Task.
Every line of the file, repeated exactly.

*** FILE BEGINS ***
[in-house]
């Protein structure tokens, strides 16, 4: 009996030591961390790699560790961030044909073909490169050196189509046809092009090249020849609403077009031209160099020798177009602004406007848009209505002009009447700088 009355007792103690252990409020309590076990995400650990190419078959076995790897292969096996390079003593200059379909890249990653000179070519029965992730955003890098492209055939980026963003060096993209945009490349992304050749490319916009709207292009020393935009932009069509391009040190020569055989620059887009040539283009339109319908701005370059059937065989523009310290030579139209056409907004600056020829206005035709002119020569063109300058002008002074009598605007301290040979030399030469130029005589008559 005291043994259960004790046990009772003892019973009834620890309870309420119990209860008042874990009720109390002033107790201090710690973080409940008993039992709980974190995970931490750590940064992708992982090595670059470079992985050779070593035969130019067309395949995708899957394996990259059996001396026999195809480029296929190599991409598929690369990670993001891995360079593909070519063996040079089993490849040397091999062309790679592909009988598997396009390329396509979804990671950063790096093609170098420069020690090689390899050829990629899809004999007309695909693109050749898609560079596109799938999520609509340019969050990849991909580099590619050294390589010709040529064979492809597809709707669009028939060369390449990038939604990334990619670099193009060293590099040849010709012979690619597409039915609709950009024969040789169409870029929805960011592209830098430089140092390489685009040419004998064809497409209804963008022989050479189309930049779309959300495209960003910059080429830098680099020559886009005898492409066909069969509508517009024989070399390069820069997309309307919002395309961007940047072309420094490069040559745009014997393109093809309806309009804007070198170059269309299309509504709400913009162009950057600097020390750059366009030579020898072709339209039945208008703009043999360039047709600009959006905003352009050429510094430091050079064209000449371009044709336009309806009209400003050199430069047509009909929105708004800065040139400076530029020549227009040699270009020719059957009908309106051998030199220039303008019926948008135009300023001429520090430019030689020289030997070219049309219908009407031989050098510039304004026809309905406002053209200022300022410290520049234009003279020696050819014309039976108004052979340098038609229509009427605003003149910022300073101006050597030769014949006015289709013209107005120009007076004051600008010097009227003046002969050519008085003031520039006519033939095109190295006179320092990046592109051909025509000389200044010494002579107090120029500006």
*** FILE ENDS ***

[in-house]
């Protein structure tokens, strides 16, 4: 009996030591961390790699560790961030044909073909490169050196189509046809092009090249020849609403077009031209160099020798177009602004406007848009209505002009009447700088 009355007792103690252990409020309590076990995400650990190419078959076995790897292969096996390079003593200059379909890249990653000179070519029965992730955003890098492209055939980026963003060096993209945009490349992304050749490319916009709207292009020393935009932009069509391009040190020569055989620059887009040539283009339109319908701005370059059937065989523009310290030579139209056409907004600056020829206005035709002119020569063109300058002008002074009598605007301290040979030399030469130029005589008559 005291043994259960004790046990009772003892019973009834620890309870309420119990209860008042874990009720109390002033107790201090710690973080409940008993039992709980974190995970931490750590940064992708992982090595670059470079992985050779070593035969130019067309395949995708899957394996990259059996001396026999195809480029296929190599991409598929690369990670993001891995360079593909070519063996040079089993490849040397091999062309790679592909009988598997396009390329396509979804990671950063790096093609170098420069020690090689390899050829990629899809004999007309695909693109050749898609560079596109799938999520609509340019969050990849991909580099590619050294390589010709040529064979492809597809709707669009028939060369390449990038939604990334990619670099193009060293590099040849010709012979690619597409039915609709950009024969040789169409870029929805960011592209830098430089140092390489685009040419004998064809497409209804963008022989050479189309930049779309959300495209960003910059080429830098680099020559886009005898492409066909069969509508517009024989070399390069820069997309309307919002395309961007940047072309420094490069040559745009014997393109093809309806309009804007070198170059269309299309509504709400913009162009950057600097020390750059366009030579020898072709339209039945208008703009043999360039047709600009959006905003352009050429510094430091050079064209000449371009044709336009309806009209400003050199430069047509009909929105708004800065040139400076530029020549227009040699270009020719059957009908309106051998030199220039303008019926948008135009300023001429520090430019030689020289030997070219049309219908009407031989050098510039304004026809309905406002053209200022300022410290520049234009003279020696050819014309039976108004052979340098038609229509009427605003003149910022300073101006050597030769014949006015289709013209107005120009007076004051600008010097009227003046002969050519008085003031520039006519033939095109190295006179320092990046592109051909025509000389200044010494002579107090120029500006």